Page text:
Sunday, August 28, 2016

3 days left...

3 days left until THE DEVIL'S BEDPOST releases... 
Are you ready?

If not, here's 3 things you can do until release day...
1) Join my Reader Group & download a free copy of HIS BEDPOST QUEEN
2) Add THE DEVIL'S BEDPOST to your Goodreads book list
3) Support my Thunderclap campaign =)

And if you have an iBooks account, you can pre-order the book now!

Let the countdown begin...

Thursday, July 14, 2016

"I ♥ Reading Romance" T-shirt Sale

"I 💜 Reading Romance"

Romance Readers: 
It's time to show the world that you read romance and are proud of it!

Get this custom designed t-shirt to wear at your next book event, library visit, or bookstore trip. In the romance world, we all share one thing—our love for LOVE so be sure to rock it with pride!

*Note:100% of the proceeds will be donated to the following charities: First BookThe Advancement Project, and Hope for Haiti.  

Tuesday, July 5, 2016

#FIR16 -- Oct 20th -- CANCELLED

**UPDATE: Due to low registration, this event has been cancelled.**

A Reader Event like no other. Enjoy the magic of WDW Resort , get up close and personal with your favorite authors, and spend time talking books with other romance lovers.

Cheris Hodges
Piper Huguley
Deborah Fletcher Mello
Farrah Rochon
K.M. Jackson
Te' Russ
Synithia Williams
Lena Hart
Kaia Danielle

Siera London
Michelle Monkou
Denise Jeffries
Nicki Night
Reese Ryan
Sherelle Green



Will include daily catered meals and all panel discussions/ conference events and activities.


Discounted park tickets for WDW as well as shuttle service to the parks will be available to all registered attendees.

Tuesday, May 31, 2016

#99cents eBook Sale Alert!

iBooks  Google  Kindle  Nook  Kobo  All Romance

**Special Excerpt**

Nate picked up his cell phone. He wondered if she had already made it into the city. It was now after five on a Friday and the office was deserted with everyone taking advantage of the new summer hours. He wasn’t working on anything pressing and didn’t look forward to going home to his own quiet condo.
He found Mia’s number and hit the send button, listening intently to the ringing. Maybe if she was already here, he could take her out to dinner. The polite thing for him to do would be to let her get settled in, maybe suggest they meet for lunch tomorrow. Nate rejected the thought. He didn’t know what had brought her back to Chicago, but he’d waited five years and wouldn’t wait another night.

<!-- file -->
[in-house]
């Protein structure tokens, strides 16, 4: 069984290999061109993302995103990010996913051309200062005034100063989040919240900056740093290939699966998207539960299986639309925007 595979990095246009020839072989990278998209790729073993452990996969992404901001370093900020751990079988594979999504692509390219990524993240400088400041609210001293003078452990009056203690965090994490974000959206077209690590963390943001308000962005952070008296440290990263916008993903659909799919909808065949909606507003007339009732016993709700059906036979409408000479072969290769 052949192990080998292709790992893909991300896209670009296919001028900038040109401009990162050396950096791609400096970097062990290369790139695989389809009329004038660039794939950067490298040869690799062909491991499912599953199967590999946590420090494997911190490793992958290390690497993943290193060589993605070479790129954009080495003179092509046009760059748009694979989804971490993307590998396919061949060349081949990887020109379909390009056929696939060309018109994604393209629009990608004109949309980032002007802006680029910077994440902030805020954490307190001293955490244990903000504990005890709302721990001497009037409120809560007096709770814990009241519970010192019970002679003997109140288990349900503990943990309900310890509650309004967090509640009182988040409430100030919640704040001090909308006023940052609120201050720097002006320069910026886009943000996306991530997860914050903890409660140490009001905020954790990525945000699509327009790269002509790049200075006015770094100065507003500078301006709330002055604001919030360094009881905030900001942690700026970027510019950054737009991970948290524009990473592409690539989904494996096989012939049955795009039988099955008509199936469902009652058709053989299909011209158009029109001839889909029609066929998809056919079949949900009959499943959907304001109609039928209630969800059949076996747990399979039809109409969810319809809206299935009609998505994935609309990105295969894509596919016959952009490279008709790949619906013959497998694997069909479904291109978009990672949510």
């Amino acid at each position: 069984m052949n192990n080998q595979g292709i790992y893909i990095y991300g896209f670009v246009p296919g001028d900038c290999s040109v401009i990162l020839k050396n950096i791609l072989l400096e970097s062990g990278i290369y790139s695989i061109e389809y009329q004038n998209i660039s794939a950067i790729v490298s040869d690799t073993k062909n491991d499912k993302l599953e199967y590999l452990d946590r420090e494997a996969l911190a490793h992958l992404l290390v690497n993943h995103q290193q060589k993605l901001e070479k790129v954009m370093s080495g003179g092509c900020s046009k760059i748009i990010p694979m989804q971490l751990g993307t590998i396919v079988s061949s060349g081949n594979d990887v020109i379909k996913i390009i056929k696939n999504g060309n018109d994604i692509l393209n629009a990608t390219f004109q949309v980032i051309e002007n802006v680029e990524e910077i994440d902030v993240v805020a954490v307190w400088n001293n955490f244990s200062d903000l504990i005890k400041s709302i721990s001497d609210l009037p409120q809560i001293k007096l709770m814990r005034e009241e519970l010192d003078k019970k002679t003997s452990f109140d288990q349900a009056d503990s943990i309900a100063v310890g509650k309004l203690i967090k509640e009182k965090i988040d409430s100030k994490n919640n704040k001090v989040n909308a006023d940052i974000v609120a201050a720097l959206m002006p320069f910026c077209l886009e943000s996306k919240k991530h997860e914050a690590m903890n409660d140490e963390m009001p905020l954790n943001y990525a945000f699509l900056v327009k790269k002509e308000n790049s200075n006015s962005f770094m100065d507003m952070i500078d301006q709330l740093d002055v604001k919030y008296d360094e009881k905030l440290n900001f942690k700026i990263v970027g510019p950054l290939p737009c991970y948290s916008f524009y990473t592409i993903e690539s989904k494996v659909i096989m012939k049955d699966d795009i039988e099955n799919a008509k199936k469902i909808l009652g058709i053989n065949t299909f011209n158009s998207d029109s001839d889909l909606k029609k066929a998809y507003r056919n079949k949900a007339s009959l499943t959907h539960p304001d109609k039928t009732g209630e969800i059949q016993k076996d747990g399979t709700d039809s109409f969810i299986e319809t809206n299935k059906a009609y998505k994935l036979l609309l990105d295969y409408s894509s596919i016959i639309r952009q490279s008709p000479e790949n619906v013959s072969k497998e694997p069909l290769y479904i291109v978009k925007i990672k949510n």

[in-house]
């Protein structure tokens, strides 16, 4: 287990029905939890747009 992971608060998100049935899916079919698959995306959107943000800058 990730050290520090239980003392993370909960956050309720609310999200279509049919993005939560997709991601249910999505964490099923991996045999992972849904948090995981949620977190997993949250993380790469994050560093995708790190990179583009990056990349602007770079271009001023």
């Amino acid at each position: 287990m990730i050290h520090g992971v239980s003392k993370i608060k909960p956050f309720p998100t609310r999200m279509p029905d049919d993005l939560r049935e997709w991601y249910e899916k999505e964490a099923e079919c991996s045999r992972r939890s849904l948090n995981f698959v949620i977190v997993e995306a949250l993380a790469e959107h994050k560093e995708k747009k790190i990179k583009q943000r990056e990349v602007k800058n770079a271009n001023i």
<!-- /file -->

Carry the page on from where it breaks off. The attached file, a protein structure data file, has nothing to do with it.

“Yes? Hello?”
Nate was startled at the young, high-pitched voice that came through the line. For a second, he thought he had dialed the wrong number.
“Hello,” Nate replied hesitantly. “Who is this?”
“Mommy said I shouldn’t talk to strangers,” the little boy said casually, seemingly unconcerned by the fact that he was indeed talking to a stranger.
For a moment, Nate was baffled. Mia had a kid? He couldn’t help the stab of jealousy that pierced him at the thought of her bearing another man’s child. 
“What’s your mom’s name?”
Nate stifled a groan then laughed. “Okay…what’s your name?”
“Nice to meet you, Mikey,” Nate said lightly. “Is there a grown-up I can talk to?” At the brief silence, Nate imagined the little boy was shaking his head.
“I’m not ’posed to talk to strangers.”
Nate’s lip quirked. He didn’t want to point out to Mikey he was doing exactly what he wasn’t supposed to. “Yes, buddy, you’re right. You shouldn’t talk to strangers. Now can you pass the phone to your mom?”
Nate jerked his head back, surprised by the casually spoken refusal. “Why not?”
Mikey’s voice became a hushed, earnest whisper. “Because Mommy’s having her bath, and I’m not ’posed to play on the phone.”
For some reason, Nate felt the need to ease his little worries. “You’re not playing. We’re just chatting.”
“I’m not ’posed to do that either.”
“Why not?”
“I dunno. Mommy said I’m ’posed to just sit still and watch TV, but I hate it here. It smells like dirt.”
Nate didn’t know how to respond to that—or what to make of this unusual conversation. He wasn’t used to dealing with kids or talking to them. He couldn’t even remember the last time he had been around one.
“Please don’t tell Mommy,” Mikey whispered.
“All right,” Nate assured him. “But when your mom gets finished with her bath, tell her I called. Okay? Can you remember that?”